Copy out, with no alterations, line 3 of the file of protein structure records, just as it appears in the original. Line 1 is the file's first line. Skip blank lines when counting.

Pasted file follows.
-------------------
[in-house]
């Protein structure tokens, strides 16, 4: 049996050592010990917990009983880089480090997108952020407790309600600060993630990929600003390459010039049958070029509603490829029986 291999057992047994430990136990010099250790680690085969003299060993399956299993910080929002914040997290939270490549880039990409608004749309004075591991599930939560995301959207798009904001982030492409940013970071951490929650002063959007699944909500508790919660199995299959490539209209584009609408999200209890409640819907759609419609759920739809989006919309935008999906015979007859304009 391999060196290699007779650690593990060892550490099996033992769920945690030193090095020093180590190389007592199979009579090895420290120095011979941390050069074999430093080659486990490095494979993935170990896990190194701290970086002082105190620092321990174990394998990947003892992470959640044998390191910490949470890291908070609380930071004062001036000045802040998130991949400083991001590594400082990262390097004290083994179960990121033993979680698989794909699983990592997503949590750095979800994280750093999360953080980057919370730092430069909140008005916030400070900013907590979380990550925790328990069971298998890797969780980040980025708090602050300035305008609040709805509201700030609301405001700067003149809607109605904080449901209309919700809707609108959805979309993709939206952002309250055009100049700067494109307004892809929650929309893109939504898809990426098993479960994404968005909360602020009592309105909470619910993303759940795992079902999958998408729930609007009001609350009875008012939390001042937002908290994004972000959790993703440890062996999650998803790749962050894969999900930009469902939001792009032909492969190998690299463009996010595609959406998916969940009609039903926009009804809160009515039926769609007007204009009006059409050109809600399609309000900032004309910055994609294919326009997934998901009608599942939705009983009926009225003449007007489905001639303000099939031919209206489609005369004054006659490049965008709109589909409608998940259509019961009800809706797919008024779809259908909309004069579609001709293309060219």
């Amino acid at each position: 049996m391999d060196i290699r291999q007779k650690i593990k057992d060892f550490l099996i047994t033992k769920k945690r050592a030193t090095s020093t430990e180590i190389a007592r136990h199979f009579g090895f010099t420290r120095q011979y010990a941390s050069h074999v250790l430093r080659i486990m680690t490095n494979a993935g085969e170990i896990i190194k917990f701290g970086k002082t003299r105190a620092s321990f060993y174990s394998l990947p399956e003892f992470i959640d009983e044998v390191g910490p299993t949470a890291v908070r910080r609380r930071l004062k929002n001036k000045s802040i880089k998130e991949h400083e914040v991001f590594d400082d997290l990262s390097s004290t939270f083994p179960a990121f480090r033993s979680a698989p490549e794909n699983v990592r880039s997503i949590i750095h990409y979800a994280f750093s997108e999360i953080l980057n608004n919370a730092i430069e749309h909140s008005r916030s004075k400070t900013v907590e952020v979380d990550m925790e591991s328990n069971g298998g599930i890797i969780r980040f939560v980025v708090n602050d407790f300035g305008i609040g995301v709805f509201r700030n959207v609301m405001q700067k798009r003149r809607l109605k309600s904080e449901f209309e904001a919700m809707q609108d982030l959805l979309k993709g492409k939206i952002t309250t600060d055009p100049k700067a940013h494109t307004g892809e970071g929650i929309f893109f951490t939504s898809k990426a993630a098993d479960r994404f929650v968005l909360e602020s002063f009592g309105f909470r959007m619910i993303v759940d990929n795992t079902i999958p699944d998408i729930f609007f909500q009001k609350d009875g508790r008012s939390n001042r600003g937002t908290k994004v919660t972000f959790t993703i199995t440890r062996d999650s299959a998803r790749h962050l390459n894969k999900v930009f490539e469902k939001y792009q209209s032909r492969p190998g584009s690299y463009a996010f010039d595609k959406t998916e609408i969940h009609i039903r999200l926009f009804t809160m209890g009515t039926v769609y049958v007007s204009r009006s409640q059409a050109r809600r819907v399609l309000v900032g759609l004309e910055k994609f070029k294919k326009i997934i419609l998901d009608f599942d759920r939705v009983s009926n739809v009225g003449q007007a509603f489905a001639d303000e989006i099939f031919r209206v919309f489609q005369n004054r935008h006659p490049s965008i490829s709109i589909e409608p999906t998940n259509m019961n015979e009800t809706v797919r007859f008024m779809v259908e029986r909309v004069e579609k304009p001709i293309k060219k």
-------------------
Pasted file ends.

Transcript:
């Amino acid at each position: 049996m391999d060196i290699r291999q007779k650690i593990k057992d060892f550490l099996i047994t033992k769920k945690r050592a030193t090095s020093t430990e180590i190389a007592r136990h199979f009579g090895f010099t420290r120095q011979y010990a941390s050069h074999v250790l430093r080659i486990m680690t490095n494979a993935g085969e170990i896990i190194k917990f701290g970086k002082t003299r105190a620092s321990f060993y174990s394998l990947p399956e003892f992470i959640d009983e044998v390191g910490p299993t949470a890291v908070r910080r609380r930071l004062k929002n001036k000045s802040i880089k998130e991949h400083e914040v991001f590594d400082d997290l990262s390097s004290t939270f083994p179960a990121f480090r033993s979680a698989p490549e794909n699983v990592r880039s997503i949590i750095h990409y979800a994280f750093s997108e999360i953080l980057n608004n919370a730092i430069e749309h909140s008005r916030s004075k400070t900013v907590e952020v979380d990550m925790e591991s328990n069971g298998g599930i890797i969780r980040f939560v980025v708090n602050d407790f300035g305008i609040g995301v709805f509201r700030n959207v609301m405001q700067k798009r003149r809607l109605k309600s904080e449901f209309e904001a919700m809707q609108d982030l959805l979309k993709g492409k939206i952002t309250t600060d055009p100049k700067a940013h494109t307004g892809e970071g929650i929309f893109f951490t939504s898809k990426a993630a098993d479960r994404f929650v968005l909360e602020s002063f009592g309105f909470r959007m619910i993303v759940d990929n795992t079902i999958p699944d998408i729930f609007f909500q009001k609350d009875g508790r008012s939390n001042r600003g937002t908290k994004v919660t972000f959790t993703i199995t440890r062996d999650s299959a998803r790749h962050l390459n894969k999900v930009f490539e469902k939001y792009q209209s032909r492969p190998g584009s690299y463009a996010f010039d595609k959406t998916e609408i969940h009609i039903r999200l926009f009804t809160m209890g009515t039926v769609y049958v007007s204009r009006s409640q059409a050109r809600r819907v399609l309000v900032g759609l004309e910055k994609f070029k294919k326009i997934i419609l998901d009608f599942d759920r939705v009983s009926n739809v009225g003449q007007a509603f489905a001639d303000e989006i099939f031919r209206v919309f489609q005369n004054r935008h006659p490049s965008i490829s709109i589909e409608p999906t998940n259509m019961n015979e009800t809706v797919r007859f008024m779809v259908e029986r909309v004069e579609k304009p001709i293309k060219k």